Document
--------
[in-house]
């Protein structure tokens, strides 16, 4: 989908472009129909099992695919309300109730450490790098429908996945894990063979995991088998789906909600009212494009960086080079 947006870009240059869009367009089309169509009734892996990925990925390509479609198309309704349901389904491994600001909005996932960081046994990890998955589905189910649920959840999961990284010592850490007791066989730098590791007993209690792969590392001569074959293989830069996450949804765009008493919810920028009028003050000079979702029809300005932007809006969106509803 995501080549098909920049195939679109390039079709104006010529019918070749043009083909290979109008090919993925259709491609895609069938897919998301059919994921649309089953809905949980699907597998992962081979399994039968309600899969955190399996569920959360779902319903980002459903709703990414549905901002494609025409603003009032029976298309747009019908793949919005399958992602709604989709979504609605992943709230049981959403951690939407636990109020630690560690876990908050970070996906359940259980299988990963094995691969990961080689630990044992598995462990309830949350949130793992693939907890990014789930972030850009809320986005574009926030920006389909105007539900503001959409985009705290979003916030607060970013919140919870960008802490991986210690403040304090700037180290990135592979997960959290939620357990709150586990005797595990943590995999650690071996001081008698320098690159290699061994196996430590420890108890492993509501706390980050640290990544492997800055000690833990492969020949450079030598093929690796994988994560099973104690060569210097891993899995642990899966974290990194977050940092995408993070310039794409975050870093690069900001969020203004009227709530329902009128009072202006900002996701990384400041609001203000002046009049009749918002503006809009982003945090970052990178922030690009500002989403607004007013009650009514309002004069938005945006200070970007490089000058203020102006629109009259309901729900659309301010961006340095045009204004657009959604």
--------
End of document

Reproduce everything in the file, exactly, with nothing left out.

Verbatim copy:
[in-house]
């Protein structure tokens, strides 16, 4: 989908472009129909099992695919309300109730450490790098429908996945894990063979995991088998789906909600009212494009960086080079 947006870009240059869009367009089309169509009734892996990925990925390509479609198309309704349901389904491994600001909005996932960081046994990890998955589905189910649920959840999961990284010592850490007791066989730098590791007993209690792969590392001569074959293989830069996450949804765009008493919810920028009028003050000079979702029809300005932007809006969106509803 995501080549098909920049195939679109390039079709104006010529019918070749043009083909290979109008090919993925259709491609895609069938897919998301059919994921649309089953809905949980699907597998992962081979399994039968309600899969955190399996569920959360779902319903980002459903709703990414549905901002494609025409603003009032029976298309747009019908793949919005399958992602709604989709979504609605992943709230049981959403951690939407636990109020630690560690876990908050970070996906359940259980299988990963094995691969990961080689630990044992598995462990309830949350949130793992693939907890990014789930972030850009809320986005574009926030920006389909105007539900503001959409985009705290979003916030607060970013919140919870960008802490991986210690403040304090700037180290990135592979997960959290939620357990709150586990005797595990943590995999650690071996001081008698320098690159290699061994196996430590420890108890492993509501706390980050640290990544492997800055000690833990492969020949450079030598093929690796994988994560099973104690060569210097891993899995642990899966974290990194977050940092995408993070310039794409975050870093690069900001969020203004009227709530329902009128009072202006900002996701990384400041609001203000002046009049009749918002503006809009982003945090970052990178922030690009500002989403607004007013009650009514309002004069938005945006200070970007490089000058203020102006629109009259309901729900659309301010961006340095045009204004657009959604």